In the not too distant future, our children’s children will wonder how their grandfathers could ever have submitted to something so dangerous and deadly as coal mining. For centuries, coal has pushed civilization forward as we burned it for the fuel that sustained our technology, but in the process of digging it out of the Earth, men were crushed, killed and crippled by black lung. And it is only in recent decades that scientists have managed to explain how harmful burning this fossil fuel is to the health of the planet. Its carbon emissions are heating up the atmosphere, its particulate smog contributes to strokes and cancers and its sludge is contaminating valuable water sources.
We know coal is bad for us now, and the world’s top polluters see the writing on the wall. But the public at large doesn’t know enough about deep sea mining. Again, when our children’s children look back on previous generations, they will be puzzled (if not resentful) that their grandfathers didn’t stop themselves from doing incalculable harm to the planet and humanity as a whole.
At the end of this week, the International Seabed Authority (ISA) will vote on a new Secretary-General. If you’ve never heard of the ISA before, and haven’t the foggiest what impact it could possibly have on you, that’s understandable. It is a little known United Nations body based in Kingston, Jamaica, and established in 1994 pursuant to the UN Convention on the Law of the Sea (1982). Basically, it’s supposed to look after the mineral resources that exist on the deep seabed beyond areas of national jurisdiction.
That’s all fine and dandy, but the likely candidate for the new Secretary-General of the ISA, Michael Lodge (legal council and deputy to the current Secretary-General), is believed to be in favor of industrial exploitation of the seabed between 3,000 and 5,000 meters. Again, what goes on 3,000 meters (or 9,750 feet) below your shoes seems like a remote issue for concern. It’s not.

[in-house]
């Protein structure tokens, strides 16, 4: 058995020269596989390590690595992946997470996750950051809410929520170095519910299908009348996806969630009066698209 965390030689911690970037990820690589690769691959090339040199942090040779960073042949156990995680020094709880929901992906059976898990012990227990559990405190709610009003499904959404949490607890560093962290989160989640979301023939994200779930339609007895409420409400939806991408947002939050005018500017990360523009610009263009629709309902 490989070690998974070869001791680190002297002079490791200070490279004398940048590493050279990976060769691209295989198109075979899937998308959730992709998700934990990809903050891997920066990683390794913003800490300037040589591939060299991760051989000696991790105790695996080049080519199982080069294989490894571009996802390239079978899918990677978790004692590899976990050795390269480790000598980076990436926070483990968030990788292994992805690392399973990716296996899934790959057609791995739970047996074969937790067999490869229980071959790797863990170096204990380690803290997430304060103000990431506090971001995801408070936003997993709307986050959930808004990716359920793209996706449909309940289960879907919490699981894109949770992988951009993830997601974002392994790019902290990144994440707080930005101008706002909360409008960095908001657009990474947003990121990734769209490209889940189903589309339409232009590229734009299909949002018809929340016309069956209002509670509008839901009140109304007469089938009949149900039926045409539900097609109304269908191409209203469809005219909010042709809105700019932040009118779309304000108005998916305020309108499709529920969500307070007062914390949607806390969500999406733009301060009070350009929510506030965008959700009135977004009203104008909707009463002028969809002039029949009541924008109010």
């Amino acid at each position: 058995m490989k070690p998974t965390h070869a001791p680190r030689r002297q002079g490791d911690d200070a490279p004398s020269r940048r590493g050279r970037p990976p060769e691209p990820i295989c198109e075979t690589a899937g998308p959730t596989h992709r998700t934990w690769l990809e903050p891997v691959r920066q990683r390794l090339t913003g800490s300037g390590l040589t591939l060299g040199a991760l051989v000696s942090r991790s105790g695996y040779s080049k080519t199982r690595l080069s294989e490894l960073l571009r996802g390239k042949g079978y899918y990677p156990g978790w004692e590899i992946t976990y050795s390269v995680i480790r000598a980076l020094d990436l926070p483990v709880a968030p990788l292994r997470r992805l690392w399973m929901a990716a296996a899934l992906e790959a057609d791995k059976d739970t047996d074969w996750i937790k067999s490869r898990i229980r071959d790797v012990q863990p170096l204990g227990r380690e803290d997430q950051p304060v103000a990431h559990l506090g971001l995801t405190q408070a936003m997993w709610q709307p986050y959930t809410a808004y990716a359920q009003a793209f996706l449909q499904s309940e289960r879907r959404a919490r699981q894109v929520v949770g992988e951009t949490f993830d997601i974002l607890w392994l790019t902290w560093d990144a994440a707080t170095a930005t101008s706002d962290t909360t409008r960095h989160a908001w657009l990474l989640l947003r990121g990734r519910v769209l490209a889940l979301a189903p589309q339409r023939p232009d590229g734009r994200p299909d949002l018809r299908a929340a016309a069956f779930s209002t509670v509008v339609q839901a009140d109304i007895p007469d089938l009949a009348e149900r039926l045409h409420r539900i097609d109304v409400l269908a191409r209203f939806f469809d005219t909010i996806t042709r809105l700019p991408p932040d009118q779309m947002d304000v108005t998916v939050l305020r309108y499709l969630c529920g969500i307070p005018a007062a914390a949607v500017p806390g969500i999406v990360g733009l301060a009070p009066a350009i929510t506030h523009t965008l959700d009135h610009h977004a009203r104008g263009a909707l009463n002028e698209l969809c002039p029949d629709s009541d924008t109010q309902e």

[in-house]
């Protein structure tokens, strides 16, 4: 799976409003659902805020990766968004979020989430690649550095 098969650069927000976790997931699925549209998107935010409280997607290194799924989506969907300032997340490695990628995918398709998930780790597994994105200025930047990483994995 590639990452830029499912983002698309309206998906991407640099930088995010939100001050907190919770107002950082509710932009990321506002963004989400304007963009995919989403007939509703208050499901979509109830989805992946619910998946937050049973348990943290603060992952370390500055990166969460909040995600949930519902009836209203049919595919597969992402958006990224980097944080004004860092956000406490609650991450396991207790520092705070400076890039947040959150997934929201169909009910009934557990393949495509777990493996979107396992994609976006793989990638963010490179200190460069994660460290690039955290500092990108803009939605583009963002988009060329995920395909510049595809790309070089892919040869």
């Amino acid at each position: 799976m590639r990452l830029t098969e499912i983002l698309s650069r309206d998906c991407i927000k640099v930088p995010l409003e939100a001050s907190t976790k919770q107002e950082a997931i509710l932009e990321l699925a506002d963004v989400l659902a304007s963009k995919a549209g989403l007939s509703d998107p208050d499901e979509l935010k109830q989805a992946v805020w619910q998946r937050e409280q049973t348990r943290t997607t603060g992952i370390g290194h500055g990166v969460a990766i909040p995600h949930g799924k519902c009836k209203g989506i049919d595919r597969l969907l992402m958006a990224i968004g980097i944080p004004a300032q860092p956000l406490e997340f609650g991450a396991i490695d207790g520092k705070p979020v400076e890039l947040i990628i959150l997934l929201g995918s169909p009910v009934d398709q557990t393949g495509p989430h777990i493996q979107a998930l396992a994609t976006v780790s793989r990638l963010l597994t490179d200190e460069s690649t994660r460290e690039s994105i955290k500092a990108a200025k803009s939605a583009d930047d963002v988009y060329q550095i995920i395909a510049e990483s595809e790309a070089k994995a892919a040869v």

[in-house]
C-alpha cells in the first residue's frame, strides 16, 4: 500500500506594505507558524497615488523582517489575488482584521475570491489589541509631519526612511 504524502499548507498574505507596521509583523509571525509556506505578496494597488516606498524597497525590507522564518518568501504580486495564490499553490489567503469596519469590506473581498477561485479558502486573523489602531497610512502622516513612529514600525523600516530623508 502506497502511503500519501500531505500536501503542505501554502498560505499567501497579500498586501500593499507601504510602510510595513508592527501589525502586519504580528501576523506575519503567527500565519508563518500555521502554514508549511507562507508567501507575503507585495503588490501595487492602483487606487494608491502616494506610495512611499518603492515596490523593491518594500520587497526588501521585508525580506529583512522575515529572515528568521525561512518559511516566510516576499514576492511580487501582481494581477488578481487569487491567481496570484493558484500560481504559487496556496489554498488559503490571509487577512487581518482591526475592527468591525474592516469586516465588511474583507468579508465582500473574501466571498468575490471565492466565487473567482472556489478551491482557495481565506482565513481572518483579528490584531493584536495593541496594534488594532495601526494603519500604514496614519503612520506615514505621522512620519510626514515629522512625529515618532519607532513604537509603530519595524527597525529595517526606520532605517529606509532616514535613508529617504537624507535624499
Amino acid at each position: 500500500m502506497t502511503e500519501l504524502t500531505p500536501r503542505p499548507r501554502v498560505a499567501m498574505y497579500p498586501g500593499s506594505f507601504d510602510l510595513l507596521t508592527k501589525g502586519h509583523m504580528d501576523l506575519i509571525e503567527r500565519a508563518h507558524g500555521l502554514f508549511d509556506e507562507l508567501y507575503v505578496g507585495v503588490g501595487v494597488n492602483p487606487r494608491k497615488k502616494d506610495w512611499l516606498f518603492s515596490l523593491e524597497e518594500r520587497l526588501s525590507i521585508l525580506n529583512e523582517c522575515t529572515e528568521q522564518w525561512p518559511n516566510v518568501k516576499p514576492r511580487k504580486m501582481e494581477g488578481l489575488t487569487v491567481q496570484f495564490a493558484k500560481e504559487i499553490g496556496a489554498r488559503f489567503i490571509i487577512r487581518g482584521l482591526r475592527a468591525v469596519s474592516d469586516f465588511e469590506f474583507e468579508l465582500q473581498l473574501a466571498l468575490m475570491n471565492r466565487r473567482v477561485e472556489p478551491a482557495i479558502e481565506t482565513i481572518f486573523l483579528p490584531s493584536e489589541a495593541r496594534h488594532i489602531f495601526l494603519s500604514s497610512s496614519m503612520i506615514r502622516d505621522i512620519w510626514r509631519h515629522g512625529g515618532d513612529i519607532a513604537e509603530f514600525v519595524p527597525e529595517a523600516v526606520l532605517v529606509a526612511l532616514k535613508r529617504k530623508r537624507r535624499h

There are three good reasons why deep sea mining could ruin your future.
1) It Will Influence Further Climate Change
Most of the sun’s radiation is absorbed by the planet’s seas. As the National Oceanic and Atmospheric Administration (NOAA) puts it, “the ocean acts as a massive heat-retaining solar panel.” Its ocean currents transport warm water and precipitation from the equator to the poles and cold water from the poles to the tropics. In a nutshell, it distributes the heat that hits the planet.
When heavy machinery gets down to the ocean floor, it causes erosion, acidification and toxification of the seabed and surrounding waters. This plays havoc with wildlife and can destroy the ecosystem, with ripple effects that grow increasingly more dangerous as they travel up the food chain. This disruption, coupled with the accelerating impact of ocean warming and ocean acidification, will alter how the ocean behaves. Its ability to absorb heat and redistribute that heat will be reduced, and heavy industry on the deep ocean floor threatens to loose vast amounts of thermal energy and carbon dioxide stored in the depths.
According to a report published in the November 2015 issue of Science, the ocean’s ability to absorb carbon “provid[es] a critical buffer to climate change,” but blows to its biodiversity, combined with climate changes already taking place, may “compromise key ocean services that maintain a healthy planet and human livelihoods.”
When a forest is razed to the ground, companies can at least plant seeds for more trees. Conversely, ocean habitats in the abyss are not only more delicate, they are extremely slow to recover.
2) The Oceans Could Hold the Secret to Treating Cancer
That’s always the pipe dream of the conservationist, isn’t it? Don’t cut down the rainforest because an unknown super medicine may be just on the verge of discovery. Don’t rip up the ocean floor, because there’s so much down there we still haven’t seen. It’s a story you’ve probably heard before, but that doesn’t make it any less true.
The chance of us discovering what the seabed has to offer is now shrinking by the day. In April of this year, mining industry stakeholders met at the Fifth Deep Sea Mining Summit in London. According to a source attending ISA’s annual meeting this week, the stakeholders met to discuss their latest technologies and divide extraction claims amongst themselves. And it is worrying that 35 percent of the ISA’s board – an intergovernmental body intended to regulate all mineral-related activities on the international seabed – is comprised of industry members.